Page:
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If you’re concerned about Medicare costs, a Medigap health insurance policy (also called Medigap insurance or a Medicare Supplement insurance plan) helps pay the “gap” between what Original Medicare (Medicare Parts A and B) pays and what you pay out of your own pocket. You can get a Medicare Supplement policy through private insurance companies.
The Medigap policy you purchase must be clearly identified as “Medicare Supplement Insurance.” In most states, there are up to 10 different Medigap basic benefits options to choose from. Plans are labeled A, B, C, D, F, G, K, L, M, and N (Plans E, H, I, and J are no longer available). Plans with innovative benefits may be available and offered by a company. In Massachusetts, Minnesota and Wisconsin, Medigap policies are standardized in a different way.
All insurance companies selling a particular Medigap plan type in your area must offer the same basic benefits in that plan type, but may offer it at different prices. So, you may want to shop for the best price.
You can get a Medicare Supplement insurance plan only if you already have Original Medicare. Medigap may help pay for out-of-pocket costs under Medicare Part A (hospital insurance) and Medicare Part B (medical insurance), but it does not include benefits for Medicare Part C (Medicare Advantage plans), Medicare Part D (Prescription Drug Plans), or any other private health insurance, Medicaid, Veterans’ Administration benefits, or TRICARE.
Because Medigap insurance plans are regulated by state and federal laws, the basic benefits offered by plans of the same letter type are generally the same regardless of insurer. The differences will be in the price and who administers the plan. Each insurer may not offer all types of plans. Choose a health insurer you trust, and shop around for the best prices.
In some states, you may be able to buy another type of Medigap policy called Medicare SELECT. This type of plan may require you to use a specific network of doctors and hospitals.
Your Medigap Open Enrollment Period begins the first day of the month in which you are at least 65 and covered under Medicare Part B. You have six months to buy a Medigap insurance plan. If you are under 65, check with your state’s Social Security Administration to see if it offers additional open enrollment periods.
Be aware that Medigap plans supplement Original Medicare to fill in cost gaps. If you are considering a Medicare Advantage plan, be aware that you can’t use a Medigap plan in conjunction with a Medicare Advantage plan.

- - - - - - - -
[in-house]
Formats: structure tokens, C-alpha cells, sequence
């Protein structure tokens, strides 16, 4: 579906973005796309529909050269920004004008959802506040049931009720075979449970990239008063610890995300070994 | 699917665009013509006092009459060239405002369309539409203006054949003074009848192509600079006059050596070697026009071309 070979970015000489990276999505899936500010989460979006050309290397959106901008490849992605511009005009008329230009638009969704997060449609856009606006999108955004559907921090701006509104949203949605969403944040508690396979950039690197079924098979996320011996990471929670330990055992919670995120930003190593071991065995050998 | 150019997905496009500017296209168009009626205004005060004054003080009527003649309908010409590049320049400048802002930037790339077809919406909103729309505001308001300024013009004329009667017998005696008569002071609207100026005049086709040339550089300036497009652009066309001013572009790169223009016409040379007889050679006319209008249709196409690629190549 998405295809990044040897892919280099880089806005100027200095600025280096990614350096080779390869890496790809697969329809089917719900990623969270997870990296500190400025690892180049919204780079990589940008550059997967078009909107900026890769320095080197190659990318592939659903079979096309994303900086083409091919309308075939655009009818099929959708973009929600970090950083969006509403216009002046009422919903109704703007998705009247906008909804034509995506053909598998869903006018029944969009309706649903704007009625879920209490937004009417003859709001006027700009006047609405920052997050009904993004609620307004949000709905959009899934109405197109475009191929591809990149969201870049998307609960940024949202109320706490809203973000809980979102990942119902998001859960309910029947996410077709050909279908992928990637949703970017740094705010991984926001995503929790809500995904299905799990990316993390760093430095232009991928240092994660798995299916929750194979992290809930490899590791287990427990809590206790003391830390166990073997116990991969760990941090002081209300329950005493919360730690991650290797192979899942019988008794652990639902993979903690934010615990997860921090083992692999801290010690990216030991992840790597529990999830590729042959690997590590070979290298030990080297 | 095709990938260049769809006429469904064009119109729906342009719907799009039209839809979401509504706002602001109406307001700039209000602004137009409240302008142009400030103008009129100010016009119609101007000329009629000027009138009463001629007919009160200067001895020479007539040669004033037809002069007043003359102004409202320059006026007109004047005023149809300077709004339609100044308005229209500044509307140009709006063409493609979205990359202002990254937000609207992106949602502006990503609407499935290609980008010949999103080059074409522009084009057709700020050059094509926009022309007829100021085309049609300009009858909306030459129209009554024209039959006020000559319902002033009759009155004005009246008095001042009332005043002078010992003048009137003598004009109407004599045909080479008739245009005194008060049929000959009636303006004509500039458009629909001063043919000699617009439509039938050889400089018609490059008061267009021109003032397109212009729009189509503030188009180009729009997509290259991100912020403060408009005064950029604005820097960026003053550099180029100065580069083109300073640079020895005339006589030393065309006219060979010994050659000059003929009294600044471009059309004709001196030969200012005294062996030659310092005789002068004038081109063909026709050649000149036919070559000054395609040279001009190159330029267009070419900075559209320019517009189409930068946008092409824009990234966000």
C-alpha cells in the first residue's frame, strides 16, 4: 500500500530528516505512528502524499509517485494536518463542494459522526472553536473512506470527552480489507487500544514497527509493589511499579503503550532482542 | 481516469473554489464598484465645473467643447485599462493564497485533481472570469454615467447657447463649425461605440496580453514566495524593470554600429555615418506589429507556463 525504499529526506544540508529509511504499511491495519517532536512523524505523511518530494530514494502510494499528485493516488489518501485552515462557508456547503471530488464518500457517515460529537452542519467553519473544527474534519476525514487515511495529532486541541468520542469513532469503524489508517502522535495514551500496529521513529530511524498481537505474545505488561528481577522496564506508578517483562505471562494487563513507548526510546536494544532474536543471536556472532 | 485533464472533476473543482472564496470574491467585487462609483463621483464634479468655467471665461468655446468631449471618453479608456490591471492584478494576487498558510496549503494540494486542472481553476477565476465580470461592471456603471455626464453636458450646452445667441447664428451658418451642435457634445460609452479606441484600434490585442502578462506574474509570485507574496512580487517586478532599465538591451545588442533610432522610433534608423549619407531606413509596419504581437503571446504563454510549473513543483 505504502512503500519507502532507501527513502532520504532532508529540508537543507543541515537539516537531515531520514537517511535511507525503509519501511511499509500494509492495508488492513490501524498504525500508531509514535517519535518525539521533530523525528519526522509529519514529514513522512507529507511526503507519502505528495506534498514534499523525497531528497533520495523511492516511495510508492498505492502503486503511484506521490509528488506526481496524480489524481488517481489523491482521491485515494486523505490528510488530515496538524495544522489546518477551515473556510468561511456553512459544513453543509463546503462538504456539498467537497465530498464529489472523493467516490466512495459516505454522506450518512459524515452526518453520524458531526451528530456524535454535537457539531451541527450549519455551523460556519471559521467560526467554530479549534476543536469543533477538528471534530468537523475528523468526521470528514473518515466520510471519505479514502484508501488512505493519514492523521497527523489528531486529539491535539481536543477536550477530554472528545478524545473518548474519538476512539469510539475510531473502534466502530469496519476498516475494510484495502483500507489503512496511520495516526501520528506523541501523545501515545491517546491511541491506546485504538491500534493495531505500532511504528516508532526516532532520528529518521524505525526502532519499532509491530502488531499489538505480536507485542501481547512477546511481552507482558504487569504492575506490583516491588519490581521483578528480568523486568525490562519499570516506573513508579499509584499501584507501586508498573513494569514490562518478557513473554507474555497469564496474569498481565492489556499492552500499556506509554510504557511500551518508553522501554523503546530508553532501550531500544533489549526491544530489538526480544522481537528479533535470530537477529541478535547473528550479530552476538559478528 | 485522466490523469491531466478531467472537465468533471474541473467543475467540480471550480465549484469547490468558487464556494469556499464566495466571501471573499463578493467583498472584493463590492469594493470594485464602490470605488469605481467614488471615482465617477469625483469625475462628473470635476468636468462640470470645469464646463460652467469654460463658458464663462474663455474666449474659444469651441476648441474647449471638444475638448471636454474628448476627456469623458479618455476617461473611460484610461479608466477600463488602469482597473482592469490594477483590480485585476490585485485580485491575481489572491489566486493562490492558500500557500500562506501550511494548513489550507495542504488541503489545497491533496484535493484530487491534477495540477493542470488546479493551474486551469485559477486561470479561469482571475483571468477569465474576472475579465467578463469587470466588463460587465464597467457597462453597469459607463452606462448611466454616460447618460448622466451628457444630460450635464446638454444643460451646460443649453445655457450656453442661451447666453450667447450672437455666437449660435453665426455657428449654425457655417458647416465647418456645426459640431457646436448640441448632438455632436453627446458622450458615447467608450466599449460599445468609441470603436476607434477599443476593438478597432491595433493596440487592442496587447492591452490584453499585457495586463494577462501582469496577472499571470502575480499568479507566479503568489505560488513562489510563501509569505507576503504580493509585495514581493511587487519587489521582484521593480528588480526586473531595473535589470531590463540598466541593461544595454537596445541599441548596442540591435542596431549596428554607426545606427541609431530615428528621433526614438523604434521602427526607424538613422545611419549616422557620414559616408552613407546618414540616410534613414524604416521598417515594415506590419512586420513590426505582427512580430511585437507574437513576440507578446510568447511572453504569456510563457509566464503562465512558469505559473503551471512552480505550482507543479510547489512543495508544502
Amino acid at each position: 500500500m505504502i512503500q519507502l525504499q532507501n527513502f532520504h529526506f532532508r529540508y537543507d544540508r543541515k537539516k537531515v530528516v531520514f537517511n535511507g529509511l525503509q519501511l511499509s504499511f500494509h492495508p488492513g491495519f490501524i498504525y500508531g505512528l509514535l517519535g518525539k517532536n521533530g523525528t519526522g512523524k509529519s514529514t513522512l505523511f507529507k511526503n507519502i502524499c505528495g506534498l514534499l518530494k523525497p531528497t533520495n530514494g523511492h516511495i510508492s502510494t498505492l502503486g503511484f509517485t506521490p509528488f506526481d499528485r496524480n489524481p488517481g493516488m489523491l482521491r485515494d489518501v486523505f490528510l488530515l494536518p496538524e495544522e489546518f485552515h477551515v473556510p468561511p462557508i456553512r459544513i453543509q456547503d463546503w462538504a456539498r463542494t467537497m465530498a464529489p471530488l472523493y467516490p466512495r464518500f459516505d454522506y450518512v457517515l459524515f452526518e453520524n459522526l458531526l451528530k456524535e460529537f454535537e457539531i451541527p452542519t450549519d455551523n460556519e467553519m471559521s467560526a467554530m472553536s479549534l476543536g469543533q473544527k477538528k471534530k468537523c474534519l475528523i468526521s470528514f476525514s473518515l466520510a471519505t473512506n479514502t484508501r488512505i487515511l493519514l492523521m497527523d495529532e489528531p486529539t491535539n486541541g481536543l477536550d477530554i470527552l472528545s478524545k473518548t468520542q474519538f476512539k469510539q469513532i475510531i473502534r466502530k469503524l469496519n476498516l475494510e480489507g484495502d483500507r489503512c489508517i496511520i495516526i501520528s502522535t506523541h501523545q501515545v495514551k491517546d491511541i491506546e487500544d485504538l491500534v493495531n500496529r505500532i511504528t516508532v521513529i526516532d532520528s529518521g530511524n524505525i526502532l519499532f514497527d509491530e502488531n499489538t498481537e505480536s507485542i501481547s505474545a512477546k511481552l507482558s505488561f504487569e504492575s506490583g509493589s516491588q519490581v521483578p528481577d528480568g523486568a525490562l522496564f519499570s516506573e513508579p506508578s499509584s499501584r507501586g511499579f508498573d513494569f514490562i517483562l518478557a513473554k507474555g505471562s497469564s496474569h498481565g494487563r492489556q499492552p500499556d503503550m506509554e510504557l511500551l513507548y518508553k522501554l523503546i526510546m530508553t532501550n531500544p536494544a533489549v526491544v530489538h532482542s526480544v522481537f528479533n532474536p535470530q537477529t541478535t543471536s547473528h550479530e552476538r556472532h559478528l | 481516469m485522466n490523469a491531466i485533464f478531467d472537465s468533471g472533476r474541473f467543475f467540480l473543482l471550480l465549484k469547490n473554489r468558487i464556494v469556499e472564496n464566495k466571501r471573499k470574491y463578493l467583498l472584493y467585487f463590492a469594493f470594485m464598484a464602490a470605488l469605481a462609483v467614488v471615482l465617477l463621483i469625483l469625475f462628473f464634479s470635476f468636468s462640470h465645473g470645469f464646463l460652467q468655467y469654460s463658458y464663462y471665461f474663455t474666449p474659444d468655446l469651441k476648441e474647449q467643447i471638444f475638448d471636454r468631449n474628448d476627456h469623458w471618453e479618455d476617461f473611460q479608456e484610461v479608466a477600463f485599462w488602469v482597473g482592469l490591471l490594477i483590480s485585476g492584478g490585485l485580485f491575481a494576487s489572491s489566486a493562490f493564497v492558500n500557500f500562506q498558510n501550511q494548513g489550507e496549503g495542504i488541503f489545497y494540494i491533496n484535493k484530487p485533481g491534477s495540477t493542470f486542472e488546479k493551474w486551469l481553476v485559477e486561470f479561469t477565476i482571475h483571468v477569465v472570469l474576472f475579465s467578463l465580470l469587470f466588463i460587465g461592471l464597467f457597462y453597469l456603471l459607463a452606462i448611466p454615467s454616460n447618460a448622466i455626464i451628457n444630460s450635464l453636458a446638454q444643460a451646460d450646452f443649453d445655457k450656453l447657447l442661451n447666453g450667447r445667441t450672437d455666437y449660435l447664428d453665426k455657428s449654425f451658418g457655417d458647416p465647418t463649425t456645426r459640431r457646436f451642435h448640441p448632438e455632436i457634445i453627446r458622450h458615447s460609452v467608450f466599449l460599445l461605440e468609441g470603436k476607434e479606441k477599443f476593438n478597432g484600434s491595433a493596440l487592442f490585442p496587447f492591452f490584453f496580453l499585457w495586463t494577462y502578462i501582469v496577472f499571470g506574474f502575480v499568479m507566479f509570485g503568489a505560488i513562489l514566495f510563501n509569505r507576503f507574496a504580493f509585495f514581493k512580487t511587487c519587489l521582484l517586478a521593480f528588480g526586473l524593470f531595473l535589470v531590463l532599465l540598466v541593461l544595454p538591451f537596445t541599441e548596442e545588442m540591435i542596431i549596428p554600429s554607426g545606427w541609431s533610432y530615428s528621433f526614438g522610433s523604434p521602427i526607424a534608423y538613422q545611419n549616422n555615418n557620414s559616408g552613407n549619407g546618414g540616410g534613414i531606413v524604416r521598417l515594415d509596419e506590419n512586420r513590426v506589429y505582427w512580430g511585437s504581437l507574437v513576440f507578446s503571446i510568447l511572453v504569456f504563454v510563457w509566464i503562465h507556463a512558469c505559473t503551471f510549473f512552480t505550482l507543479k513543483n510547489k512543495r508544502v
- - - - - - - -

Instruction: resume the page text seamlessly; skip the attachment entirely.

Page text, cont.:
As long as you buy a Medigap plan during this six-month Medigap Open Enrollment Period, the insurance company cannot refuse to sell you a Medigap policy, charge you more because you have health problems, or make you wait for basic benefits to begin. However, you may have to wait up to six months for the Medigap policy’s benefits to include your pre-existing condition*. Original Medicare will generally still cover a pre-existing condition even if your Medicare Supplement insurance plan doesn’t pay for your out-of-pocket costs.
If you apply for a Medicare Supplement insurance plan outside of your Medigap Open Enrollment Period, the private insurance company may “underwrite” the plan. That means you may be subject to a physical exam, and the insurance company can refuse to sell you the plan or they can adjust your premium based on your health status.
If you enroll into a Medicare Advantage plan, you are not allowed to use and can’t be sold a Medigap policy. However, if you later return to Original Medicare, Parts A and B, within your first year of joining a Medicare Advantage plan, you may have a special right to sign up for a Medigap Supplement insurance plan.
There are three ways an insurance company can set Medigap premium rates:
Other factors impacting the premium rates can include inflation, geography, medical underwriting (if you did not buy a plan when first eligible), and other discounts. You should check with each specific health insurer to see how it sets Medigap prices before you buy.
*Pre-existing conditions are generally health conditions that existed before the start of a policy. They may limit coverage, be excluded from coverage, or even prevent you from being approved for a policy; however, the exact definition and relevant limitations or exclusions of coverage will vary with each plan, so check a specific plan’s official plan documents to understand how that plan handles pre-existing conditions.
The product and service descriptions, if any, provided on these eHealth web pages are not intended to constitute offers to sell or solicitations in connection with any product or service. All products are not available in all areas and are subject to applicable laws, rules, and regulations.
eHealth's Medicare website is operated by eHealthInsurance Services, Inc., a licensed health insurance agency doing business as eHealth. The purpose of this site is the solicitation of insurance. Contact may be made by an insurance agent/producer or insurance company. eHealth and Medicare supplement insurance plans are not connected with or endorsed by the U.S. government or the federal Medicare program. We offer plans from a number of insurance companies.